Wellness & Education

Road Trips and Kids-Survival Tips

Small children frequently like the idea of a car trip better than they like the reality. They love to go somewhere. They just hate the process of getting there. It’s hard for them to sit still. They can only sit beside a sibling for so long before a squabble breaks out. Their sense of time seems to deteriorate the minute you pull out of the driveway. To add insult to injury, some children get carsick and not all children have their own iPad.

So how can you make it easier to take a road trip with small children?

First, be realistic about how many hours of driving the children can handle. You may want to make it halfway across the country in one day, but eight hours on the road is much more reasonable for small children.

Secondly, think about your own sleep. Small children can have a hard time falling asleep when they’re not in a familiar space. If you drive for hours while they sleep in their car seats, when you arrive at your destination you are going to be tired. Your children, on the other hand, will be in an unfamiliar place in an unfamiliar bed. They will likely be wide awake.

Once you know how many hours you plan to drive and when you hope to sleep, it’s time to plan for the drive itself. Will you stop the car for your meals so the children can run off steam? Or will you hit up a drive through and keep moving? If the children don’t get to run around during the trip, they’re going to need to run around after you arrive. If there’s a pool you can take advantage of at the end of the drive, great. Just don’t expect to lie on the bed and watch TV when you get there if you haven’t stopped at all along the way. Even if you do stop, they may need more exercise at the end of the day.

Very  young children don’t experience time in the same way that adults do. Until the age of 7 or 8 they’re still developing their ability to estimate lengths of time. This is why they ask over and over “when will we get there?” If you answer “In eight hours”, they aren’t able to understand how long that is. In order to help children understand and manage the long hours in the car, it helps if you can give them something sooner than the end of the trip to look forward to. This helps them mark off the time as you get closer to your destination. You could measure the time in movies:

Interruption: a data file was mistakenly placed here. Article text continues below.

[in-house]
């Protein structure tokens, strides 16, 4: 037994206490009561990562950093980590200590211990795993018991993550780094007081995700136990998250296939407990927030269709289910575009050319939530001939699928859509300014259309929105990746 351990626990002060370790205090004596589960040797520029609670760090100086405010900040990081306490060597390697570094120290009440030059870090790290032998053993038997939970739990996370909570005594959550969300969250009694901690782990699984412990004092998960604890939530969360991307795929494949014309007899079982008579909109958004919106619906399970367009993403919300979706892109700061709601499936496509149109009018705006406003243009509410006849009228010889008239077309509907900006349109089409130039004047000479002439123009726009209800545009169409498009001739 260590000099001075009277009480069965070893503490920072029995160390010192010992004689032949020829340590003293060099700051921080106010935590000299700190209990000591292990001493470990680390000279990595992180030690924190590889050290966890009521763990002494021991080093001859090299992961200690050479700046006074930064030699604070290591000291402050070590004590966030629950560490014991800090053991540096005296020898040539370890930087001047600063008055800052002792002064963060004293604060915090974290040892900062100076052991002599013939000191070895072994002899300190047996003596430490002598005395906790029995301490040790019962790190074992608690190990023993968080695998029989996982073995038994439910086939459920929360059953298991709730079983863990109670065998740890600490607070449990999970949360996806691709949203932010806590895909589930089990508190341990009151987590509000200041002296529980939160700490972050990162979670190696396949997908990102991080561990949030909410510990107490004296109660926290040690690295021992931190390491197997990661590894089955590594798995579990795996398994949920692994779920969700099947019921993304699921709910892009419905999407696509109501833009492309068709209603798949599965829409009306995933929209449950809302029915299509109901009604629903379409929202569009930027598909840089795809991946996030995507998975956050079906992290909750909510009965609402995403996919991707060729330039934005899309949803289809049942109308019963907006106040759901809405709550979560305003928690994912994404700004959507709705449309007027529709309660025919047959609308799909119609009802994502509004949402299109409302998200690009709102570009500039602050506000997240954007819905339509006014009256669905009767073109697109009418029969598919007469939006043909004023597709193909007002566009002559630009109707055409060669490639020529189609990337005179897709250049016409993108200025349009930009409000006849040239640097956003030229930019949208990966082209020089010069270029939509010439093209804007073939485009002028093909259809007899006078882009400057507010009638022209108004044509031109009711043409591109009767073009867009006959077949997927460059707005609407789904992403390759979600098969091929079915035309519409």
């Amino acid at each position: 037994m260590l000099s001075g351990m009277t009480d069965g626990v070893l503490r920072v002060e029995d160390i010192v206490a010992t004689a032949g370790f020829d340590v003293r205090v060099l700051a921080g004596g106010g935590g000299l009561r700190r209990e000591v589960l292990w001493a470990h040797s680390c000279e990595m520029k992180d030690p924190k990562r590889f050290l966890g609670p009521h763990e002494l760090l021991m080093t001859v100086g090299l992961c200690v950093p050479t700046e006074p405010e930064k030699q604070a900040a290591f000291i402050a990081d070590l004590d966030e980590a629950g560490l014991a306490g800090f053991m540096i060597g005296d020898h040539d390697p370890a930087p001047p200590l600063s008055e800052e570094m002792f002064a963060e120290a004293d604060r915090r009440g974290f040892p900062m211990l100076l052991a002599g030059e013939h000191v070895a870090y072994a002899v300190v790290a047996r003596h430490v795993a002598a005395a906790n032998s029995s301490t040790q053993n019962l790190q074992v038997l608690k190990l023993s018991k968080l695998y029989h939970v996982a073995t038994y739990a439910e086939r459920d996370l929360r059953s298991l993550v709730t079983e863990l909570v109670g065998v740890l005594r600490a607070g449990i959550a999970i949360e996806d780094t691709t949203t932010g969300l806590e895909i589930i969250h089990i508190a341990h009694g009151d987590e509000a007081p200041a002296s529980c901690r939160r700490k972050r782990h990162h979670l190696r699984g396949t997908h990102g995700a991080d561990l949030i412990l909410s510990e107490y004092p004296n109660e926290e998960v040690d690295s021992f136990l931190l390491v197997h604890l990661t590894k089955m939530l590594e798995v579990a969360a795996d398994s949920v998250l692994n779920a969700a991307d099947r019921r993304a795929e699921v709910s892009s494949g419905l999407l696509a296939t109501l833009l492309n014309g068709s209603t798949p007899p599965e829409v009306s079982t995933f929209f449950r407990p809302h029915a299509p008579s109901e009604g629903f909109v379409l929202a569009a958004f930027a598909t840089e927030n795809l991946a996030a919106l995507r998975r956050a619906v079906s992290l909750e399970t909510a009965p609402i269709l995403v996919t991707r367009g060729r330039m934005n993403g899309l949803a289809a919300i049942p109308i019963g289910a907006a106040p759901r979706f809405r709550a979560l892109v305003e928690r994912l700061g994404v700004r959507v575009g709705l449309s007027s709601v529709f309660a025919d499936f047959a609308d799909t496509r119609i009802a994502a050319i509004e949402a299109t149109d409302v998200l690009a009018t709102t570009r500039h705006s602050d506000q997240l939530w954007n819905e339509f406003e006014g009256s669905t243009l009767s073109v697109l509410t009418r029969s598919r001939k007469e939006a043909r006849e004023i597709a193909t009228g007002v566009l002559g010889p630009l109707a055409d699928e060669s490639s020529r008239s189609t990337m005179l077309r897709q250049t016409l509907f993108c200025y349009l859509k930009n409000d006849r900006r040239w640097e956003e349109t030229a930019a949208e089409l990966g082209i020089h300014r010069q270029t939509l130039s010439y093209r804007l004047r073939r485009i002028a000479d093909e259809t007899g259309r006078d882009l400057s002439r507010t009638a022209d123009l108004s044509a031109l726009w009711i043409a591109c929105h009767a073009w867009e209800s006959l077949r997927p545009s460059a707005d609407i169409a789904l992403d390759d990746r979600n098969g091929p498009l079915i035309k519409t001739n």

“We’ll be there in one “Frozen”, two “Shreks” and a “Mary Poppins”…….

If you don’t have an iPad or a car video system, you can purchase small gifts as “trip presents” to be doled out every couple of hours, interspersed with snacks on the off hours. It’s easier for a small child to accept and understand an hour of waiting than it is to grasp the time it takes to drive for an entire day. Gifts can also give them something to play with and entertain themselves along the way. As with any gifts for young children, stay away from anything with small parts that could be a choking hazard.

Potty breaks will be much more frequent when traveling with small children. There is no easy solution, but it helps if you make them a shared experience. If one child goes, everyone goes. Another way to minimize stops is to limit drinks to water only. Other types of drinks will only lead to more potty breaks. If the drink itself doesn’t create more trips to the bathroom (think apple juice) the taste can cause the children to drink for taste rather than thirst, thereby creating the need for more stops.

If your child struggles with car sickness, here are a few suggestions:

  • Have a bag ready with wet wipes, and a change of clothes to lessen the stress when the inevitable happens.
  • Booster seats help the child see out the window. Avoid prolonged electronic use that causes the child to look down and not out the window. If a curvy road is coming up then ask the child to look outside the window.
  • Avoid perfumes and smoking in the car.
  • If the child is old enough for over-the-counter medications, give them 30-60 minutes prior to departure. Treat again according to directions. Keep in mind that most over-the-counter medications cause drowsiness.
  • Cool air can help (think fan) and don’t keep the car too hot.
  • Ask the child to slow their breathing down and relax when they become nauseated.
  • Accupressure wrist bands can sometimes be helpful.

Would it be easier to fly? Probably. But flying isn’t always affordable, and in some circumstances it can be even worse than driving. All it takes is one long layover or one missed flight transfer with children and a road trip starts to look better and better.